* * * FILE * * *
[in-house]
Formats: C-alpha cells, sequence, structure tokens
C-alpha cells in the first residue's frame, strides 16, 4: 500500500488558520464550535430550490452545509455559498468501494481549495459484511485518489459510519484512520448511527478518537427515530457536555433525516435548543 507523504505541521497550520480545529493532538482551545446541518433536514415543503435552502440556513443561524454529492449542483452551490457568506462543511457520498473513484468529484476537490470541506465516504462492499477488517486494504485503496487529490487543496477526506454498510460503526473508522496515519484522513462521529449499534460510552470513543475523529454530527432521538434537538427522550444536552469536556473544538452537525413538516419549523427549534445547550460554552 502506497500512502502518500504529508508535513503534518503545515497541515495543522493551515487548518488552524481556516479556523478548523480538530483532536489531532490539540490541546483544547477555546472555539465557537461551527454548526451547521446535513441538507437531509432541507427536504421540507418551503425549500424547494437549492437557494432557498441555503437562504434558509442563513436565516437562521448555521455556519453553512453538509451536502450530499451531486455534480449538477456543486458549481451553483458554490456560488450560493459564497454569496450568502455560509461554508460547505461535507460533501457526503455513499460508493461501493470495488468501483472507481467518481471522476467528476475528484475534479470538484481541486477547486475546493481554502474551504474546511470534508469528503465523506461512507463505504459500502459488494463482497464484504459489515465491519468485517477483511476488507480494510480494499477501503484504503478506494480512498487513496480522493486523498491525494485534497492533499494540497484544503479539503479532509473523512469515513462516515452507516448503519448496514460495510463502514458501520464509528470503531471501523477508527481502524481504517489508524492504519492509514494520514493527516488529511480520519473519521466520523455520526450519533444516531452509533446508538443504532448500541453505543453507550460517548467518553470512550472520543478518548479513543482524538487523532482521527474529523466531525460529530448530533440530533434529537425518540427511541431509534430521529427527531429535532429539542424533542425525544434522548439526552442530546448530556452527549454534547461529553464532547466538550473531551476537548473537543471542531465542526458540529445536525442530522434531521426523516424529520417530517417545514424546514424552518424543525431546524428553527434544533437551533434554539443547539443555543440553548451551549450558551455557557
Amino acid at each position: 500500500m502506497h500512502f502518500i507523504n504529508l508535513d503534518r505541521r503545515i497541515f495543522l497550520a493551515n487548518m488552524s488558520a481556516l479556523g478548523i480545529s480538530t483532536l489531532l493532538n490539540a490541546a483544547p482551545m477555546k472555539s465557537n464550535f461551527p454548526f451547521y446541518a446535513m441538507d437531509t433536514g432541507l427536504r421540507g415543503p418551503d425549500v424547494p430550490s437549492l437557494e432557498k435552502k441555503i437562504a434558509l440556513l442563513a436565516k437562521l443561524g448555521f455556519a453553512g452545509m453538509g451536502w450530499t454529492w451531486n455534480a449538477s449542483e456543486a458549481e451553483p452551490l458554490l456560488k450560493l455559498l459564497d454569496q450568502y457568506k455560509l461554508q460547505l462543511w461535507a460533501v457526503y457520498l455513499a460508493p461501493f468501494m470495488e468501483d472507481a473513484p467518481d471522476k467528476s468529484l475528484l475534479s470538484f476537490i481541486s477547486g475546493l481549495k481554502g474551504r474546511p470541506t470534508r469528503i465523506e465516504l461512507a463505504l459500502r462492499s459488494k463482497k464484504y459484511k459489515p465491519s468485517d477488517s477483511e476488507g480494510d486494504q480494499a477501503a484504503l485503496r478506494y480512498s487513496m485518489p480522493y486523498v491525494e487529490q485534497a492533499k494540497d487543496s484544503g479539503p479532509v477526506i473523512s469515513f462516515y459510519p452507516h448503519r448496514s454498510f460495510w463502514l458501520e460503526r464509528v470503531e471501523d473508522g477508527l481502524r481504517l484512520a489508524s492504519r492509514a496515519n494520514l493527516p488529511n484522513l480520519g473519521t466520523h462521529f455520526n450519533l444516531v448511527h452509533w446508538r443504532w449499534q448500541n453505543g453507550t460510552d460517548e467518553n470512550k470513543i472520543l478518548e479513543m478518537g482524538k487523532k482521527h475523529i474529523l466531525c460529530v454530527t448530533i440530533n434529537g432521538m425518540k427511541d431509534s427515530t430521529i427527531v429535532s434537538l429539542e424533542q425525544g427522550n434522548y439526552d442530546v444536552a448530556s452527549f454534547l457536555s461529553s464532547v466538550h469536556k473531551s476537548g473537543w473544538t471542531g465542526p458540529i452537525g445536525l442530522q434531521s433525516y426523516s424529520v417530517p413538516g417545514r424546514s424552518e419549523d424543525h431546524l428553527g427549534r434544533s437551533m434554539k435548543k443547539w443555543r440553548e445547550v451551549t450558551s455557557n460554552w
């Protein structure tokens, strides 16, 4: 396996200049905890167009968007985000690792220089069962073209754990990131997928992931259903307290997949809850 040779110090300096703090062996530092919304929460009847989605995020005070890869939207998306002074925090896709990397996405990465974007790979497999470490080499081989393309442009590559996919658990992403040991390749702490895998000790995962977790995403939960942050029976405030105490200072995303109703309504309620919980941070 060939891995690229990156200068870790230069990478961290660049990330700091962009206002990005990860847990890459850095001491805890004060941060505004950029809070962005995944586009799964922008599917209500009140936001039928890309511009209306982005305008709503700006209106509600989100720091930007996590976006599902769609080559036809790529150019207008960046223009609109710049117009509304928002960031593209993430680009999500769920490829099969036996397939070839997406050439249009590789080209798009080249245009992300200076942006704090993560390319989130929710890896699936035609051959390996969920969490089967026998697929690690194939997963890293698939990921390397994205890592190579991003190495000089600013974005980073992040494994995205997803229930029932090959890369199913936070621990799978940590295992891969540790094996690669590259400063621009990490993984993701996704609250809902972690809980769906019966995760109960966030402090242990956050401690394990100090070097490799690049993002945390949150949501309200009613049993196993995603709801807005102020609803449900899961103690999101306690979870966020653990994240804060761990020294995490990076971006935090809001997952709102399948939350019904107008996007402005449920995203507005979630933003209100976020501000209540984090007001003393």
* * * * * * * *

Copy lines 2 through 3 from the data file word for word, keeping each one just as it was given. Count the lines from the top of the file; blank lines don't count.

Formats: C-alpha cells, sequence, structure tokens
C-alpha cells in the first residue's frame, strides 16, 4: 500500500488558520464550535430550490452545509455559498468501494481549495459484511485518489459510519484512520448511527478518537427515530457536555433525516435548543 507523504505541521497550520480545529493532538482551545446541518433536514415543503435552502440556513443561524454529492449542483452551490457568506462543511457520498473513484468529484476537490470541506465516504462492499477488517486494504485503496487529490487543496477526506454498510460503526473508522496515519484522513462521529449499534460510552470513543475523529454530527432521538434537538427522550444536552469536556473544538452537525413538516419549523427549534445547550460554552 502506497500512502502518500504529508508535513503534518503545515497541515495543522493551515487548518488552524481556516479556523478548523480538530483532536489531532490539540490541546483544547477555546472555539465557537461551527454548526451547521446535513441538507437531509432541507427536504421540507418551503425549500424547494437549492437557494432557498441555503437562504434558509442563513436565516437562521448555521455556519453553512453538509451536502450530499451531486455534480449538477456543486458549481451553483458554490456560488450560493459564497454569496450568502455560509461554508460547505461535507460533501457526503455513499460508493461501493470495488468501483472507481467518481471522476467528476475528484475534479470538484481541486477547486475546493481554502474551504474546511470534508469528503465523506461512507463505504459500502459488494463482497464484504459489515465491519468485517477483511476488507480494510480494499477501503484504503478506494480512498487513496480522493486523498491525494485534497492533499494540497484544503479539503479532509473523512469515513462516515452507516448503519448496514460495510463502514458501520464509528470503531471501523477508527481502524481504517489508524492504519492509514494520514493527516488529511480520519473519521466520523455520526450519533444516531452509533446508538443504532448500541453505543453507550460517548467518553470512550472520543478518548479513543482524538487523532482521527474529523466531525460529530448530533440530533434529537425518540427511541431509534430521529427527531429535532429539542424533542425525544434522548439526552442530546448530556452527549454534547461529553464532547466538550473531551476537548473537543471542531465542526458540529445536525442530522434531521426523516424529520417530517417545514424546514424552518424543525431546524428553527434544533437551533434554539443547539443555543440553548451551549450558551455557557